We all know that long term CDs have higher rates than short term CDs… or so we thought. A unique Ally Bank CD set of rules actually lets us take advantage of the higher rates with a shorter term.
Are CDs Obsolete? That’s the question we’re discussing this week. As CD rates remain low, we’re always on the lookout for alternatives.
I eliminated my CD ladders awhile ago due to the interest rates, but my kids still have CDs that are renewing at ultra low rates, so I’m interested in finding a better CD product for their money.
CD Strategy to Lock in Higher Rate
One of the Ally Bank CD strategies that is gaining momentum is to purchase a 5 year CD with plans to pay the two month interest penalty when you access the money, making it financially a better option than short term CDs.
Ally Bank opened the door for this option when they made a standard 6 month interest penalty only 2 months on their CDs.
How it Works
The 5 year APY is 2.95%. The 1 year APY is 1.49%. The fee to withdraw your CD before maturity is 60 days’ interest.
If at the end of one year, you break your CD, here’s what it might look like if you invested $5,000:
- Open a 5 year Ally Bank CD at the 2.95% APY.
- Earn about $148 at the end of year one.
- Close your CD and forfeit $25 in interest.
- Net about $123, which is equivalent to about 2.46%.
Finding a 1 year CD that pays 2.46% is next to impossible, so it’s a no brainer in my mind.
This example ignores that interest is compounded daily. But it’s a strategy that’s makes the 1 year CDs unnecessary if you want to earn the highest rate.
Locking In Low Rates
What if interest rates go up and you don’t want to lock in at such low rates? With the Ally Bank CD, you can break your CD, pay the penalty, and open a new CD at higher rates.
I had my mom open a Ally Bank CD this week, with the intention of keeping the money in the CD for 1-2 years. She reported that it only took a few minutes to open. I’ll be opening mine soon, as soon as each of the old CDs matures.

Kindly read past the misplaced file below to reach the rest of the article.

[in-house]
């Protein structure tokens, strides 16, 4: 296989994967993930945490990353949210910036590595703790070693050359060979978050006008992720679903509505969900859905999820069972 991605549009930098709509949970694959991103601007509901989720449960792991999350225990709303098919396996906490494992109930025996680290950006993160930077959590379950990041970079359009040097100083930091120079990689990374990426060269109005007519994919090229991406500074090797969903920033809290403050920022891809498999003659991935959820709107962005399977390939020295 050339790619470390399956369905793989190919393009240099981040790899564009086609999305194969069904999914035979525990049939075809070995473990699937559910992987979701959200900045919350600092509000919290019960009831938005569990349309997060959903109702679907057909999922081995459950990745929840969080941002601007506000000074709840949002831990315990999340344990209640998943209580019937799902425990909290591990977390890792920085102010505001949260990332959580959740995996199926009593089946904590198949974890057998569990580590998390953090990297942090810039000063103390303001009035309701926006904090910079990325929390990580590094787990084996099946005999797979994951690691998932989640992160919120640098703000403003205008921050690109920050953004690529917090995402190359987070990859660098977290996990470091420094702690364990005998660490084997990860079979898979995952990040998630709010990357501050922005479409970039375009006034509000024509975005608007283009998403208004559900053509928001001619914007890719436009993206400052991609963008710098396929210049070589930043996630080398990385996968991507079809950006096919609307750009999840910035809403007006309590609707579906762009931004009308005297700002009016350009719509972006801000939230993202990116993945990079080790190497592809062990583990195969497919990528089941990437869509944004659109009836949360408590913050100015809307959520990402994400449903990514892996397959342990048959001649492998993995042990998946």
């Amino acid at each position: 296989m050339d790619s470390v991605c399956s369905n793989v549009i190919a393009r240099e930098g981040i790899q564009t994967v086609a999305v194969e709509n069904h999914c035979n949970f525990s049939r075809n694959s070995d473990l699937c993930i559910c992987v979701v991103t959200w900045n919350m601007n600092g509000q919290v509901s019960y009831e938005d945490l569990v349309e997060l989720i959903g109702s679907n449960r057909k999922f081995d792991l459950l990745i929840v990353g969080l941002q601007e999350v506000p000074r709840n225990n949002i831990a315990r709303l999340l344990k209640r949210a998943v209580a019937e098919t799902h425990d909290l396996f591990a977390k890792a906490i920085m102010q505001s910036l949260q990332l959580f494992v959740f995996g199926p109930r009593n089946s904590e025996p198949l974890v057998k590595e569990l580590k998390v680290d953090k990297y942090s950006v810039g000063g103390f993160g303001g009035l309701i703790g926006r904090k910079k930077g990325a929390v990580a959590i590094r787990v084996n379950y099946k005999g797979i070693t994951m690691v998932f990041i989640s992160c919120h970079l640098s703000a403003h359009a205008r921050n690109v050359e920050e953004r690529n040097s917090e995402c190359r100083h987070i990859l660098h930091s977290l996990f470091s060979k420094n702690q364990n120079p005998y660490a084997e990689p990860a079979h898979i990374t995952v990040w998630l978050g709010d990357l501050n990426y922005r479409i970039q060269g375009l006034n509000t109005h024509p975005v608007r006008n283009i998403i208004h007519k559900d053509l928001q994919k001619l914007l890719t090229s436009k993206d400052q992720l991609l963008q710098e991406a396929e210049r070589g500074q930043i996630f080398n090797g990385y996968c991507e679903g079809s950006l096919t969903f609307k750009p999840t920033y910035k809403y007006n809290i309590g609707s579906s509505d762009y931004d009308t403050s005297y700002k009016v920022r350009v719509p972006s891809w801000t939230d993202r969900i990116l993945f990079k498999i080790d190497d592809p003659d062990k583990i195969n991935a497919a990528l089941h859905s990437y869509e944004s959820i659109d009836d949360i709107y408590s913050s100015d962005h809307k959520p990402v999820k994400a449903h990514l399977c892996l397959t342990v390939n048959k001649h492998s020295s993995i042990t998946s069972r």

Have you looked into the Ally Bank CDs? Are you planning to use the penalty feature to get higher rates?
Thanks for the tip, I’m going to move over half my Emergency fund to Ally due to only the 60 days of interest penalty. If I need that money the 60 days of interest is the least of my worries.
Very clever. I like it. A lot of things I read I think to myself aren’t worth the time/effort. For example, I’m not into the whole credit card arbitrage thing.
But this is one I’m going to seriously consider.
Just 1 caveat, they can’t change the penalty once you lock in a CD correct? What about switching to a higher rate? If you switch to a higher rate, could there be a new fee structure with this “new” cd?
Good post, this is a very easy way to get some extra interest, however, I think if you look hard enough there are better choices for investing that are as safe and liquid as a CD, depending on how much you have in savings and can afford to spend freely.
Good to know! Thanks for the tip.
Just tonight, before reading this article, I had my girlfriend open a 5 year at Ally for just this reason. We also opened a 2 year “raise your rate” CD because I absolutely believe the rates MUST go up within and year and Ally WILL eventually change their 60 day penalty back to the previous penalty. I’m not sure it was 6 months, though. For some reason I’m thinking 3 months.
Isn’t there a clause in some CD agreements that the bank is not required to honor an early termination request?
(I have not studied Ally’s agreement, so do not know if this applies to them)
I am suspicious of Ally Bank. I had to call them after I bought a couple of CD’s. They had the wrong interest rate. You have to call them to redeem the CD’s, you cant do it online. I don’t trust them.